Skip to main content
Updated:
Original:

Light's out! National Park Service restoring five Apostle Island stations

Author:

The light stations on the Apostle Islands are in the midst of their biggest historic preservation project ever. The Duluth News Tribune reports that the National Park Service is spending $3.5 million project to restore light stations on five of the islands. The newspaper had an update on the ongoing work, which has closed the lighthouses to the public this summer.

Lake Superior Magazine's blog reports that repairs are underway on light stations on Michigan, Devils, Sand, La Pointe and Outer Island. The restoration of Raspberry Island Light Station was completed in 2007.

Much of the work is being done on Michigan Island, where the first lighthouse was built in 1856. Work includes repairs to the dock, adding plaster and iron columns in the tower; and reroofing. The original lighthouse — long closed to the public because of mold and hazardous materials — will be cleaned and receive refinished floors, doors, trim and plaster. Plans are to open it as a small museum next year.

Three acres of encroaching woods also are coming down on Devils Island. Other work on Devils Island includes foundation stabilization and repairs to the buildings. On Outer Island, workers will reroof, repoint, repaint and repair the lighthouse and the roof and foundation of the fog signal building. On Long Island, the light will receive major repairs to its concrete footings and minor repairs to the metal tower. The Sand Island light will receive a new metal roof and gutter repairs. The interior will be repaired and replastered.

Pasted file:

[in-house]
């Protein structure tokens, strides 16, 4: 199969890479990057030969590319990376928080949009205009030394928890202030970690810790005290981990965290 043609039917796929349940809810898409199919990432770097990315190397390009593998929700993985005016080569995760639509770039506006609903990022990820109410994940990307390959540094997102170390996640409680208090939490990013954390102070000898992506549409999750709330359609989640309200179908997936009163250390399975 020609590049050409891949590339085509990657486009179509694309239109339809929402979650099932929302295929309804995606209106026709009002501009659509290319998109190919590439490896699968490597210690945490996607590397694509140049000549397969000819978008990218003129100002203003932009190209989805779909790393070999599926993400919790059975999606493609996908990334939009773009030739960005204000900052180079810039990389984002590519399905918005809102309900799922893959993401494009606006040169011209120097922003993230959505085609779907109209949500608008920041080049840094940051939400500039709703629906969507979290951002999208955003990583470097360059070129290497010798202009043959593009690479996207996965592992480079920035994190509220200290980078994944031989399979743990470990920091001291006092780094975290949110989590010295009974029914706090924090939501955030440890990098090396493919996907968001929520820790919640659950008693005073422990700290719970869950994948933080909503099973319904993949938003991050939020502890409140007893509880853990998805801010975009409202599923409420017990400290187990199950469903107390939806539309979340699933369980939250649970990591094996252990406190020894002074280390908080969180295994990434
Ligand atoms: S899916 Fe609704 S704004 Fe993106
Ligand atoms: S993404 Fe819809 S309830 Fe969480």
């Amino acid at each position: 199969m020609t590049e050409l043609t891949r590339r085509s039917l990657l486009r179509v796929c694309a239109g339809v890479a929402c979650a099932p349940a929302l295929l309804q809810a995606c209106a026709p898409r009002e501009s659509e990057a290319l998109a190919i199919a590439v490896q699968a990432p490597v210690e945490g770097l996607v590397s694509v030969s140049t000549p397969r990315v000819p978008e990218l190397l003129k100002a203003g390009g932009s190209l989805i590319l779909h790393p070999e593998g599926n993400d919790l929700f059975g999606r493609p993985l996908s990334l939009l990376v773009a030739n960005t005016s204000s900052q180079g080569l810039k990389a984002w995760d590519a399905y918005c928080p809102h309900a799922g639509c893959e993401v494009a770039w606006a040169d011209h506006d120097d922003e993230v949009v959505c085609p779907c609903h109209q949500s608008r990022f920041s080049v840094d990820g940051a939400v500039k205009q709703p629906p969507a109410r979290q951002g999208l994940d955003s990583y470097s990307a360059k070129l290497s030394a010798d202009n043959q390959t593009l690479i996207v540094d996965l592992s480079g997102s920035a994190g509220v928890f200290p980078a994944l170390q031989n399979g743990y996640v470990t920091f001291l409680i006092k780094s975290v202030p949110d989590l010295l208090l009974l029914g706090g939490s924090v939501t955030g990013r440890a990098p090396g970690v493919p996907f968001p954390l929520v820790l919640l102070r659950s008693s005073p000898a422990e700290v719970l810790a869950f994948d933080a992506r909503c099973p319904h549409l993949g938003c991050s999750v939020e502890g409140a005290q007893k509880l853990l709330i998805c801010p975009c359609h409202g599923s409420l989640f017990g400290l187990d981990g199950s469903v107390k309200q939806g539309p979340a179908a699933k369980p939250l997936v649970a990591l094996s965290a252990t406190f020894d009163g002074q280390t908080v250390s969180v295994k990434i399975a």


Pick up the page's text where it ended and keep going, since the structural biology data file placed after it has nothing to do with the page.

The national lakeshore contains the largest number of lighthouses found in the National Park System. The area annually attracts more than 175,000 visitors who contribute more than $20 million in tourism spending, according to the Bayfield, Wisc. Chamber of Commerce and Visitor Bureau.

During the work the lighthouses are closed to the public. The Park Service reports it hopes to finish the work this year.

Next Up

Eric Kendricks

Vikings-Steelers: 5 things you can count on

After an embarrassing loss to the Lions, can the Vikings get it together?

snow, snowing

Winter storm watch expands north, includes parts of Twin Cities

Everyone in southern Minnesota will want to keep an eye on forecast changes.

Screen Shot 2020-08-14 at 6.45.53 PM

5-year-old boy fatally shot on Thanksgiving identified

Police said a few juveniles at the home were making a social media video when the gun went off.

PAMP travail 1

Pig Ate My Pizza will close at the end of the year.

Its leaders plan to relaunch and "get back to the humble beginnings of Travail."

flickr - criticla care nurses nov 2021

Allina parts ways with 53 of 27,000 employees over vaccine mandate

That's about 0.2% of the health care system's workforce.

US Bank Stadium, Vikings fans

Matthew Coller: How will Vikings fans react on Thursday night?

Will years of disappointment be revealed if the Vikings struggle against the Steelers?

dinner party holidays gathering celebration 1

Health officials encourage getting vaccinated and tested before the holidays

The state has launched a "Celebrate Safely, Minnesota" campaign to make it easier to get tested and vaccinated.

Kjellberg booking photo crop

Charges: Parking dispute, scuffle preceded fatal stabbing

The suspect said he was upset about neighbors and their friends regularly parking on his property.

Dave Hutchinson

Hennepin Co. Sheriff injured in rollover, admits to drinking beforehand

The sheriff, in a statement, called it an "inexcusable decision."

CDC - vaccine band aid

COVID cases, hospitalizations, and deaths in MN dominated by unvaccinated

The latest figures from October show a disproportionate number of deaths among the unvaccinated.

Jaxon Howard

Top MN football recruit Jaxon Howard to announce college decision

He's the son of former Minnesota Viking Willie Howard.

18 wheeler - tractor trailer - semi truck

MN trucking firm that used 'strength tests' to screen out women drivers to pay $500K

The company will pay $500,000 and offer jobs to the women it discriminated against.

Related